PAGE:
I installed the Yoast SEO plugin on this blog when I started it last year and, honestly, I did not find it very useful in the beginning. Perhaps this is simply because SEO is not our focus at Paiyak Development. Our website is more about building a relationship with our current clients than luring new clients to us. While Yoast was an excellent way to predict SEO success, I had little use for it. I still used the tool for other clients I wrote for, but I rarely even glanced at the plugin when updating this site.
But then I went to WordCamp Europe and I saw the latest updates to Yoast. Most significantly, the readability tools expanded to include a more concrete analysis of the writing style in individual posts. These updates progressed a somewhat nifty tool into a full-blown writer’s dream. I LOVE the new Yoast, and here are just three of the reasons why.
It Offers Concrete Feedback
The old Yoast used to offer a score on the Flesch reading test. The Flesch reading test is important because it tells you the reading level of your content. Web writing, similar to newspaper writing, should be written at a lower reading level than your intended audience reads at. This is because:
- Reading on a screen is more difficult than reading on paper.
- Most people view web-reading as recreational reading.
- People tend to scan web-writing rather than actually read it.
So, the Flesch test is definitely helpful. However, only knowing that your writing was too complicated or not complicated enough did not give you any way to actually fix the writing and, honestly, that was frustrating.
The new content analysis checks specifically for sentence length, transition words, and passive voice. It then highlights problematic changes so you can quickly go back and fix them. Of course, if you are like me and have difficulties with passive voice, this may not be overly helpful, but it does at least point out concrete areas to improve.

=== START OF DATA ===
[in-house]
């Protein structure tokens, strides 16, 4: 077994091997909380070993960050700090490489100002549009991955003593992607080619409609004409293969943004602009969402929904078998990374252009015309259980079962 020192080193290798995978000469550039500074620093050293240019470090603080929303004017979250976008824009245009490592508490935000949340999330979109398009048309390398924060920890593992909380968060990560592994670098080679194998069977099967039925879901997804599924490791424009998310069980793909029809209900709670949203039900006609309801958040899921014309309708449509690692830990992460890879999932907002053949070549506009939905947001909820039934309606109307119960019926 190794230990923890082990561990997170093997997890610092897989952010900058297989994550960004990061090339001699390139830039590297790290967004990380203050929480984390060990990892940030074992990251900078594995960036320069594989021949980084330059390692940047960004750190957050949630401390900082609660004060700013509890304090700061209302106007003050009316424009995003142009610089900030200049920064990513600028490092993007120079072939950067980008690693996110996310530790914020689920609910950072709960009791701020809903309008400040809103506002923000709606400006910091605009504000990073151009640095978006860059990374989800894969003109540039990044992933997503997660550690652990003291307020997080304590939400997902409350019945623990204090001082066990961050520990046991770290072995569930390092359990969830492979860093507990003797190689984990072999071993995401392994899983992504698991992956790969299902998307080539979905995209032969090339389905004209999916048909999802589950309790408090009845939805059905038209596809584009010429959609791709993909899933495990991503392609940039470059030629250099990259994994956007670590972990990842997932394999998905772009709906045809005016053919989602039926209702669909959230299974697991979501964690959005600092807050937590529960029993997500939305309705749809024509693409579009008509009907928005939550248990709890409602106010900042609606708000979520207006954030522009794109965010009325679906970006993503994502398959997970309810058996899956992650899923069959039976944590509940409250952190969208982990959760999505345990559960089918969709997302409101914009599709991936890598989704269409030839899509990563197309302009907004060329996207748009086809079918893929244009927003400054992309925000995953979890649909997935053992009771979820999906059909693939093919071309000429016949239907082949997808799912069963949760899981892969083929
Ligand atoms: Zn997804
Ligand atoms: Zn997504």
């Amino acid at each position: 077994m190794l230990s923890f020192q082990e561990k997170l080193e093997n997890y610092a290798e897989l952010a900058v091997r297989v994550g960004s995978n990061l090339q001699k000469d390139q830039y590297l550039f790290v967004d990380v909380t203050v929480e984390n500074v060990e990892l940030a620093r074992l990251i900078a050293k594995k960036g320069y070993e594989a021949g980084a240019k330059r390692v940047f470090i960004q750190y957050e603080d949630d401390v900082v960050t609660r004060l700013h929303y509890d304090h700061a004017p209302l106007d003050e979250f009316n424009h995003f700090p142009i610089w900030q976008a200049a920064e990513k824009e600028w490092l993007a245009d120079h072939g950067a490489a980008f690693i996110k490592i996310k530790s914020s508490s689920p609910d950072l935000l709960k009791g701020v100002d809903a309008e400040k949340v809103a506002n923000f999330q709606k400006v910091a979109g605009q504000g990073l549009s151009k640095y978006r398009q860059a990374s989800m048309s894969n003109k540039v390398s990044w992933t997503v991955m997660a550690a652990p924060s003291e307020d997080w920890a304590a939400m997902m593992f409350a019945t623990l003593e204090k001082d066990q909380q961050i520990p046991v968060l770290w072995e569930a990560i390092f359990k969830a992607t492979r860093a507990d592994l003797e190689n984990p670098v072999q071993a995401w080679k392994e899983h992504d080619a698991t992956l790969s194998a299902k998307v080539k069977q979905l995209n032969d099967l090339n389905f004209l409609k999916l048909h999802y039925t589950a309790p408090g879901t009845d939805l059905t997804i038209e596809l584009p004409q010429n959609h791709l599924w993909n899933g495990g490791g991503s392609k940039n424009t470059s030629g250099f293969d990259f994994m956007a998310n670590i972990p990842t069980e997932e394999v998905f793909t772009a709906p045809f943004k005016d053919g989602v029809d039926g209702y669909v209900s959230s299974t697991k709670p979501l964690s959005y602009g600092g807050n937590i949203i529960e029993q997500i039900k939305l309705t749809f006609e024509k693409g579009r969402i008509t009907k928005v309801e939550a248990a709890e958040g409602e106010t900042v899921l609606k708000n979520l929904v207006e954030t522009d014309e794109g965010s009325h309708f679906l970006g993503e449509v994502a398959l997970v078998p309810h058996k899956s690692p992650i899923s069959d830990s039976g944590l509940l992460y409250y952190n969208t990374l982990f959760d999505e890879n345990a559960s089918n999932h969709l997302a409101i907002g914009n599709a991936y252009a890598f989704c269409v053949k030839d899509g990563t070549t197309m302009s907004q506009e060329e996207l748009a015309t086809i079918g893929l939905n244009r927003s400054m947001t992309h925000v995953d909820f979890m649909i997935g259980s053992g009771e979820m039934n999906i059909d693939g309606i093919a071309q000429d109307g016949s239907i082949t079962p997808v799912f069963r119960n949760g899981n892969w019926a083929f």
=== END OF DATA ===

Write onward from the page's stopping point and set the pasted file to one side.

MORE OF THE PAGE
It Forces Me to Be a Better Writer
I will admit that sometimes I get lazy with my web writing. If my writing is for a client, I will always run it through various editors and perform an editing check myself. However, when it is for my personal blog or the PD blog, I sometimes just post and go. It is liberating. Yoast forces me to slow down and actually consider my writing style before I post.
The Yoast feedback hangs out below the text editor, so every time I write something, it is easy to glance down and see the content analysis. It has little bubbles of color (Red, orange, and green) that let you know how you are doing. Anytime I see something orange or red, I have an intense need to fix my writing to get my little green dot. That green dot has become oh-so-satisfying.
Over time, the constant editing ends up changing my writing style. Where 30% of my sentences used to be written in passive voice, I now average less than 15% in my rough drafts. In other words, the concrete feedback leads to lasting, positive changes in my writing.
It Makes Editing More Pleasurable
While I was in school, I loved paper-editing days. You know, those days when everyone would bring in their paper and exchange them with two or three classmates to get feedback. I liked the interactivity of it. Since writing is a solo activity, it is nice that editing can be a little more social.
Unfortunately, as an adult, the editing process is also a solo activity. Unless you work for a large content company, chances are that you are writing and editing your own content. The new Yoast features bring back a little bit of the team feeling while I am editing. For me, this makes editing a lot more fun, meaning I am more likely to actually do it.
If you don’t have Yoast yet, install the plugin. If you have it but haven’t used it since June, check out their awesome updates. I am now a complete fanatic, and eagerly awaiting the next content checks they decide to roll out.